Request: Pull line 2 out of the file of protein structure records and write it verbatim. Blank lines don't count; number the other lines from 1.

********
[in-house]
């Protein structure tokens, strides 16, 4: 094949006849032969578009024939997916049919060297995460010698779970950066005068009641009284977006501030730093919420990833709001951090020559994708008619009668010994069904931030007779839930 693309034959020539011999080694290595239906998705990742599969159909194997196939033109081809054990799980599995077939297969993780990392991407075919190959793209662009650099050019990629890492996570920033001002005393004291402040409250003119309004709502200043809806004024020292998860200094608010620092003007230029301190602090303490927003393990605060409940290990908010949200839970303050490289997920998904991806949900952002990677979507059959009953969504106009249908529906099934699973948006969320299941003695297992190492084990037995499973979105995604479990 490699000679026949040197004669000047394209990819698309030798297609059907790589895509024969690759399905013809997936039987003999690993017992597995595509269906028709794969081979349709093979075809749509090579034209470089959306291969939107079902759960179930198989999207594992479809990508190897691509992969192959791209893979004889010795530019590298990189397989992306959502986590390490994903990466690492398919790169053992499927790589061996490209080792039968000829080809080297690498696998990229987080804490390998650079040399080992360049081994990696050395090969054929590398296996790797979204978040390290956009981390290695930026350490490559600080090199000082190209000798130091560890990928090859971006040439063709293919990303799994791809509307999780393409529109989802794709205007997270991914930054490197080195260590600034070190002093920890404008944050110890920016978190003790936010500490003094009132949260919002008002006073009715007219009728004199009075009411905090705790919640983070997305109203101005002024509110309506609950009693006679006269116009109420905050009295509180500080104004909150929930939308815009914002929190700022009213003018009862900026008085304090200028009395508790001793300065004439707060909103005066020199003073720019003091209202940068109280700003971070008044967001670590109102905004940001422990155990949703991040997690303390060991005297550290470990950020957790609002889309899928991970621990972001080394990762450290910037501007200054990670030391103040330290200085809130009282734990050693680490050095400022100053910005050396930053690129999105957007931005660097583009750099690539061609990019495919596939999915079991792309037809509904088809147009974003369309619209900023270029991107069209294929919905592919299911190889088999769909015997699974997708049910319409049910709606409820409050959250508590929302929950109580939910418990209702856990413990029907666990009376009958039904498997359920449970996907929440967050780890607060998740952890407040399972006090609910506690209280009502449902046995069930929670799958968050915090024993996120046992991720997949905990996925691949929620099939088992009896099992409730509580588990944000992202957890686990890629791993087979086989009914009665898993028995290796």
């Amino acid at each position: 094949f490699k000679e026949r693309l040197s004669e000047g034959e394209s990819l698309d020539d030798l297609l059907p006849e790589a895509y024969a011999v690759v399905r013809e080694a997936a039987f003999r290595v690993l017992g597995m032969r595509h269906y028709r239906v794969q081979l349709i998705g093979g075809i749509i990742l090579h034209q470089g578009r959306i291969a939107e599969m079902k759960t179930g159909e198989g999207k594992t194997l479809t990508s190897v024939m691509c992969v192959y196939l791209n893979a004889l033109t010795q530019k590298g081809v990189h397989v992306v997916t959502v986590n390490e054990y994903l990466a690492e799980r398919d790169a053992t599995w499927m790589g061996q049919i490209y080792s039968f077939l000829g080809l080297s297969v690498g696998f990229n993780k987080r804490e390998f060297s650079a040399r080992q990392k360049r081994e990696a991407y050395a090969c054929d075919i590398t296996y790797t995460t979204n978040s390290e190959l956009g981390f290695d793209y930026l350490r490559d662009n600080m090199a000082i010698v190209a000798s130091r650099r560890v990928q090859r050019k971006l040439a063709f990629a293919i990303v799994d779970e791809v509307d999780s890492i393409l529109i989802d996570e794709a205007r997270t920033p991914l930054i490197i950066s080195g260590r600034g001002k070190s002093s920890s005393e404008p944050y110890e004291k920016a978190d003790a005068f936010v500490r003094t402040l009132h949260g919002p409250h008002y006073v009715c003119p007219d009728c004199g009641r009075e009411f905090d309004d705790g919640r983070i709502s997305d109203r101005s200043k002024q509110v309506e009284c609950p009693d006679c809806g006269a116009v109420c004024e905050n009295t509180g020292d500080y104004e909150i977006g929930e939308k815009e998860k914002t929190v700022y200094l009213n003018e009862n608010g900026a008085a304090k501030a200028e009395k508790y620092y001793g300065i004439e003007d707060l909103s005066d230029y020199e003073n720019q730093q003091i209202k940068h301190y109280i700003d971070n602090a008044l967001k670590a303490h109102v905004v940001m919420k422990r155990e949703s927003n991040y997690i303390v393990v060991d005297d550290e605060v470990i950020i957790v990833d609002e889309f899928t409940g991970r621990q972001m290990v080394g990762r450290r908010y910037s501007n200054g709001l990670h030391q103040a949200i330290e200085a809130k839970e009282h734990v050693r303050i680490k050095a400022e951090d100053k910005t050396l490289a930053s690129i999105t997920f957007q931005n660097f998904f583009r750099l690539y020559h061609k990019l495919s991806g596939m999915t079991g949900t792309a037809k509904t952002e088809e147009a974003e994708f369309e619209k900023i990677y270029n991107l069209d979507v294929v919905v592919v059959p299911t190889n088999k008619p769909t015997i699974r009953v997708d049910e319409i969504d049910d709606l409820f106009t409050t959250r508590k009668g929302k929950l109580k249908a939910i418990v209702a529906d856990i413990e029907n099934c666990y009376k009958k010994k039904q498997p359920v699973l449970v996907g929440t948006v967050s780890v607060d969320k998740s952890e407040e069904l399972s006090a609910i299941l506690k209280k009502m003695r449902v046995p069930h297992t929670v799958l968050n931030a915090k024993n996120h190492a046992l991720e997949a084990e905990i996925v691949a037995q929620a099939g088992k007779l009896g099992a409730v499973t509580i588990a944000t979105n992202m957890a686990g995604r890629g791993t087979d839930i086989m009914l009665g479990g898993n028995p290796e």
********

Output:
């Protein structure tokens, strides 16, 4: 094949006849032969578009024939997916049919060297995460010698779970950066005068009641009284977006501030730093919420990833709001951090020559994708008619009668010994069904931030007779839930 693309034959020539011999080694290595239906998705990742599969159909194997196939033109081809054990799980599995077939297969993780990392991407075919190959793209662009650099050019990629890492996570920033001002005393004291402040409250003119309004709502200043809806004024020292998860200094608010620092003007230029301190602090303490927003393990605060409940290990908010949200839970303050490289997920998904991806949900952002990677979507059959009953969504106009249908529906099934699973948006969320299941003695297992190492084990037995499973979105995604479990 490699000679026949040197004669000047394209990819698309030798297609059907790589895509024969690759399905013809997936039987003999690993017992597995595509269906028709794969081979349709093979075809749509090579034209470089959306291969939107079902759960179930198989999207594992479809990508190897691509992969192959791209893979004889010795530019590298990189397989992306959502986590390490994903990466690492398919790169053992499927790589061996490209080792039968000829080809080297690498696998990229987080804490390998650079040399080992360049081994990696050395090969054929590398296996790797979204978040390290956009981390290695930026350490490559600080090199000082190209000798130091560890990928090859971006040439063709293919990303799994791809509307999780393409529109989802794709205007997270991914930054490197080195260590600034070190002093920890404008944050110890920016978190003790936010500490003094009132949260919002008002006073009715007219009728004199009075009411905090705790919640983070997305109203101005002024509110309506609950009693006679006269116009109420905050009295509180500080104004909150929930939308815009914002929190700022009213003018009862900026008085304090200028009395508790001793300065004439707060909103005066020199003073720019003091209202940068109280700003971070008044967001670590109102905004940001422990155990949703991040997690303390060991005297550290470990950020957790609002889309899928991970621990972001080394990762450290910037501007200054990670030391103040330290200085809130009282734990050693680490050095400022100053910005050396930053690129999105957007931005660097583009750099690539061609990019495919596939999915079991792309037809509904088809147009974003369309619209900023270029991107069209294929919905592919299911190889088999769909015997699974997708049910319409049910709606409820409050959250508590929302929950109580939910418990209702856990413990029907666990009376009958039904498997359920449970996907929440967050780890607060998740952890407040399972006090609910506690209280009502449902046995069930929670799958968050915090024993996120046992991720997949905990996925691949929620099939088992009896099992409730509580588990944000992202957890686990890629791993087979086989009914009665898993028995290796």